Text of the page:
Project description:BACKGROUND:Genetic studies have shown lipoprotein(a) (Lp[a]) to be an important causal risk factor for coronary disease. Apolipoprotein(a) isoform size is the chief determinant of Lp(a) levels, but its impact on the benefits of therapies that lower Lp(a) remains unclear. METHODS:HPS2-THRIVE (Heart Protection Study 2-Treatment of HDL to Reduce the Incidence of Vascular Events) is a randomized trial of niacin-laropiprant versus placebo on a background of simvastatin therapy. Plasma Lp(a) levels at baseline and 1 year post-randomization were measured in 3978 participants from the United Kingdom and China. Apolipoprotein(a) isoform size, estimated by the number of kringle IV domains, was measured by agarose gel electrophoresis and the predominantly expressed isoform identified. RESULTS:Allocation to niacin-laropiprant reduced mean Lp(a) by 12 (SE, 1) nmol/L overall and 34 (6) nmol/L in the top quintile by baseline Lp(a) level (Lp[a] ?128 nmol/L). The mean proportional reduction in Lp(a) with niacin-laropiprant was 31% but varied strongly with predominant apolipoprotein(a) isoform size (PTrend=4×10-29) and was only 18% in the quintile with the highest baseline Lp(a) level and low isoform size. Estimates from genetic studies suggest that these Lp(a) reductions during the short term of the trial might yield proportional reductions in coronary risk of ?2% overall and 6% in the top quintile by Lp(a) levels. CONCLUSIONS:Proportional reductions in Lp(a) were dependent on apolipoprotein(a) isoform size. Taking this into account, the likely benefits of niacin-laropiprant on coronary risk through Lp(a) lowering are small. Novel therapies that reduce high Lp(a) levels by at least 80 nmol/L (?40%) may be needed to produce worthwhile benefits in people at the highest risk because of Lp(a). CLINICAL TRIAL REGISTRATION:URL: https://clinicaltrials.gov. Unique identifier: NCT00461630.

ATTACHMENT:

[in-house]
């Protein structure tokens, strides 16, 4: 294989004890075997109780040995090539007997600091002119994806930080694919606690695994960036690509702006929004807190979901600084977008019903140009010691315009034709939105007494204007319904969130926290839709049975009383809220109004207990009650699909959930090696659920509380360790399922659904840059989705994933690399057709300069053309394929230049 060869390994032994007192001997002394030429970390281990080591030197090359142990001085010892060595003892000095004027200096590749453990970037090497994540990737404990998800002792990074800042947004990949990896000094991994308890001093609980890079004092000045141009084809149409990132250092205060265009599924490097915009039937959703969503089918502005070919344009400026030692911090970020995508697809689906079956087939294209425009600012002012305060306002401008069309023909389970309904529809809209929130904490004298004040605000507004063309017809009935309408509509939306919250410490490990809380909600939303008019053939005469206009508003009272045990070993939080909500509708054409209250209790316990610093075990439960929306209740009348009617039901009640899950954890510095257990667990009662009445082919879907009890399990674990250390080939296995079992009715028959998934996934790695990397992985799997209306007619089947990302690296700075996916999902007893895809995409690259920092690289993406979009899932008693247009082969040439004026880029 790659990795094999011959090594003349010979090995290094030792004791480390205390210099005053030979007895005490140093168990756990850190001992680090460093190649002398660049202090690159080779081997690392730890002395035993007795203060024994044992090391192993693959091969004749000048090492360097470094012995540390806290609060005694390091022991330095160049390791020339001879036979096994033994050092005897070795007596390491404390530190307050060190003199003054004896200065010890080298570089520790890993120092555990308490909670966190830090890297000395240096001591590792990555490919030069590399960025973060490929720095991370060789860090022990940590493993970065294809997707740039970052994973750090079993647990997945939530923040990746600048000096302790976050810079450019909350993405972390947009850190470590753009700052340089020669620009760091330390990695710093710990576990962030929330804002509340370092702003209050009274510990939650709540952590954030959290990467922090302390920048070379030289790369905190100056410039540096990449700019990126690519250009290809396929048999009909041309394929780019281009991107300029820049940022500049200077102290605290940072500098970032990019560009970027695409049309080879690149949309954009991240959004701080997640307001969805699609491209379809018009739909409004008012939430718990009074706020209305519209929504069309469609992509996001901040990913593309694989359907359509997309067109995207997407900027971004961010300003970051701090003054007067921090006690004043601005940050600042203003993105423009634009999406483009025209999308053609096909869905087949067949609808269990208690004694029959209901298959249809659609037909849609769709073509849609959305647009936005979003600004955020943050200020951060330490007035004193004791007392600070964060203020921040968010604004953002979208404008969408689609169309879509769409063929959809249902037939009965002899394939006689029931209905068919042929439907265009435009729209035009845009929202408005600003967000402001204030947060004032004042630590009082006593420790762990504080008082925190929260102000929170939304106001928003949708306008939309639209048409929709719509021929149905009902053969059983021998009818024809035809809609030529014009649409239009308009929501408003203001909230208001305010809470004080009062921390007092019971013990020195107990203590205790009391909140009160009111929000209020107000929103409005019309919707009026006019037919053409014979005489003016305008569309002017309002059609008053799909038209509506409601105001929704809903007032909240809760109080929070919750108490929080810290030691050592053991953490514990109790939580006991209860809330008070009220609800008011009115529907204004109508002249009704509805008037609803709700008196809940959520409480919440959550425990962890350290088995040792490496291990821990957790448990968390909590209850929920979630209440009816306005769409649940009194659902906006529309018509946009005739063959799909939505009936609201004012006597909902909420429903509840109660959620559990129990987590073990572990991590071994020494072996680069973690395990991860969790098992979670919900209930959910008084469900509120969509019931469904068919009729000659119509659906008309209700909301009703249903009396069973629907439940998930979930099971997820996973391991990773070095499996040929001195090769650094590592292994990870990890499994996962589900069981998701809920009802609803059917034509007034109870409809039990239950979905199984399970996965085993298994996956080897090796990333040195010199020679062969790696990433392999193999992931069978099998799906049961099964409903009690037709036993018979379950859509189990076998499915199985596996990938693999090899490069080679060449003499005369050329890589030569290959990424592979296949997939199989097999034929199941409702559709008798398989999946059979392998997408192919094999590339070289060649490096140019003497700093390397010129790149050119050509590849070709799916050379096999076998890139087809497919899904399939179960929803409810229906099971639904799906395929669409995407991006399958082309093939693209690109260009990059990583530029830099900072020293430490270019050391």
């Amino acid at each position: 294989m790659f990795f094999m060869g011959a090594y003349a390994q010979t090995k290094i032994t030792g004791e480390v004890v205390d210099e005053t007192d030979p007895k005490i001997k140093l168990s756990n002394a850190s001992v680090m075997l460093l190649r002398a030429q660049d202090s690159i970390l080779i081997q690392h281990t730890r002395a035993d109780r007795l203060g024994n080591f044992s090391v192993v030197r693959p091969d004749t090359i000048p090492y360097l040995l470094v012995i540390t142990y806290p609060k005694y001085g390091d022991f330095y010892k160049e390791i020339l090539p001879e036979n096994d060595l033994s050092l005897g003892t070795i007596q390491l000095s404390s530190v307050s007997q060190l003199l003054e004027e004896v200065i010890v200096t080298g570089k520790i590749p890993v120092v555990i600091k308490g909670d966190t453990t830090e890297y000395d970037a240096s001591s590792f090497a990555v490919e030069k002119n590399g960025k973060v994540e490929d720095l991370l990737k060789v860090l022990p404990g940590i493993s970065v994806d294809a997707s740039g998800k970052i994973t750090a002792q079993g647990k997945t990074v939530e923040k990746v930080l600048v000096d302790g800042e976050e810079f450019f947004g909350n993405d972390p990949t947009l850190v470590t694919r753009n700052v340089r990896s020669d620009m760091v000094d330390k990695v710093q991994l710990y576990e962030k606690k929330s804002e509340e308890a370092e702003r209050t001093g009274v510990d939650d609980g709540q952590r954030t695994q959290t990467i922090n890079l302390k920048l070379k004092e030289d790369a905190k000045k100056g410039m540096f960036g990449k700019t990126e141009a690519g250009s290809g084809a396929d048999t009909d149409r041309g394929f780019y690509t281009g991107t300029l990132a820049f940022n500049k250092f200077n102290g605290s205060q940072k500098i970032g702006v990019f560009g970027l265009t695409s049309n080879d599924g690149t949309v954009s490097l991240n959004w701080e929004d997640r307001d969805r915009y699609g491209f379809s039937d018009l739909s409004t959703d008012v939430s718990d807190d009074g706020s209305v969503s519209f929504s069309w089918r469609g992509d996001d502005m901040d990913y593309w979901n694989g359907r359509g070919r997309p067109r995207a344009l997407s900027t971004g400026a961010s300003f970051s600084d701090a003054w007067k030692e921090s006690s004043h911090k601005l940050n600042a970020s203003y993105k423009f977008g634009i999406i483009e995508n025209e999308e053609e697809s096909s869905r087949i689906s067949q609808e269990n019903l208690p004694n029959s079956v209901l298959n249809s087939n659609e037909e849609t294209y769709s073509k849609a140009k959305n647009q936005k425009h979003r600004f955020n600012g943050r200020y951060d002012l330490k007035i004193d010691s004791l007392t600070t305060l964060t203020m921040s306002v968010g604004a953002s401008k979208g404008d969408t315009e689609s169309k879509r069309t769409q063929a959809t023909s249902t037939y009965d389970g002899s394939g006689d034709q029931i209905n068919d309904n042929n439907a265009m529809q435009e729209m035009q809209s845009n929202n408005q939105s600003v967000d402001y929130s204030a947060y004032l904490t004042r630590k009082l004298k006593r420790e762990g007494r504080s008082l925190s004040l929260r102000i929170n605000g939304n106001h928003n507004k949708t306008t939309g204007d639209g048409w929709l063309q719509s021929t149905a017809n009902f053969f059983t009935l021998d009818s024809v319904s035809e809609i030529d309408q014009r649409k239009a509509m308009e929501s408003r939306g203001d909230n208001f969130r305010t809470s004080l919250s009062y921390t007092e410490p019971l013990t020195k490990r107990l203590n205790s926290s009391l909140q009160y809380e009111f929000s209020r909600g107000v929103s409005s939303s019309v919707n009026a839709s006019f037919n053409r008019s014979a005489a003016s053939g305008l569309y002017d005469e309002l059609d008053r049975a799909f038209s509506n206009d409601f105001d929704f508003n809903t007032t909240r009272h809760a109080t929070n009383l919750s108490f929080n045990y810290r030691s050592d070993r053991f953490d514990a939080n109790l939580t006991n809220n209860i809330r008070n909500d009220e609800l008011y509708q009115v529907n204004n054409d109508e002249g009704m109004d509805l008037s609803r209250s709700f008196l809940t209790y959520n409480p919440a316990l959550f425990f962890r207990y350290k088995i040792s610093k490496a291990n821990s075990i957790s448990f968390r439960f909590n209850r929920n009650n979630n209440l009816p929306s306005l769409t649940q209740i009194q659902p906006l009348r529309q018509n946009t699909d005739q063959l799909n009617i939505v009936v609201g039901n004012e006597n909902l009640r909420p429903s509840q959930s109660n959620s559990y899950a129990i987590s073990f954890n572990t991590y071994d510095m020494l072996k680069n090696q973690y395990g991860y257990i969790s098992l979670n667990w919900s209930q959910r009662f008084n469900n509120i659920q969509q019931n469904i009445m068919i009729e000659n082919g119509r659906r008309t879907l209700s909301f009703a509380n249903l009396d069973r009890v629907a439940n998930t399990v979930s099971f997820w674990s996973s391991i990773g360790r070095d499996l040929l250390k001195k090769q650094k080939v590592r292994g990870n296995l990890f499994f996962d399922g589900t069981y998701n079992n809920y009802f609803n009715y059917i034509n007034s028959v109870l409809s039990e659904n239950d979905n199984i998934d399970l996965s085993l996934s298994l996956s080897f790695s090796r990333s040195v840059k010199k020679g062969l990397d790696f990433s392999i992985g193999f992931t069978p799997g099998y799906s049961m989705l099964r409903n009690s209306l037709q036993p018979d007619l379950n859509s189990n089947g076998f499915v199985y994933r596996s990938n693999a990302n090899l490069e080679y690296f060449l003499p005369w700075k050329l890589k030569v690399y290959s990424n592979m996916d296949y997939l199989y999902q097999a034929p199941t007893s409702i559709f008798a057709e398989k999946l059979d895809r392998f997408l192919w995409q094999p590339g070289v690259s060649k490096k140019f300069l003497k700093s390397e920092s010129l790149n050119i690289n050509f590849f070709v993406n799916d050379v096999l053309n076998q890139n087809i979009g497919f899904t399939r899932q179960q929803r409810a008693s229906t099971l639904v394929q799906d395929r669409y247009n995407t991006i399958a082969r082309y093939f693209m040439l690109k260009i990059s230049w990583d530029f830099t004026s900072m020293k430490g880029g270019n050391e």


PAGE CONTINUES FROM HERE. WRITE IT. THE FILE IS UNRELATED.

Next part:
Project description:Subnormal plasma levels of high-density lipoprotein cholesterol (HDL-C) constitute a major cardiovascular risk factor; raising low HDL-C levels may therefore reduce the residual cardiovascular risk that frequently presents in dyslipidaemic subjects despite statin therapy. Cholesteryl ester transfer protein (CETP), a key modulator not only of the intravascular metabolism of HDL and apolipoprotein (apo) A-I but also of triglyceride (TG)-rich particles and low-density lipoprotein (LDL), mediates the transfer of cholesteryl esters from HDL to pro-atherogenic apoB-lipoproteins, with heterotransfer of TG mainly from very low-density lipoprotein to HDL. Cholesteryl ester transfer protein activity is elevated in the dyslipidaemias of metabolic disease involving insulin resistance and moderate to marked hypertriglyceridaemia, and is intimately associated with premature atherosclerosis and high cardiovascular risk. Cholesteryl ester transfer protein inhibition therefore presents a preferential target for elevation of HDL-C and reduction in atherosclerosis. This review appraises recent evidence for a central role of CETP in the action of current lipid-modulating agents with HDL-raising potential, i.e. statins, fibrates, and niacin, and compares their mechanisms of action with those of pharmacological agents under development which directly inhibit CETP. New CETP inhibitors, such as dalcetrapib and anacetrapib, are targeted to normalize HDL/apoA-I levels and anti-atherogenic activities of HDL particles. Further studies of these CETP inhibitors, in particular in long-term, large-scale outcome trials, will provide essential information on their safety and efficacy in reducing residual cardiovascular risk.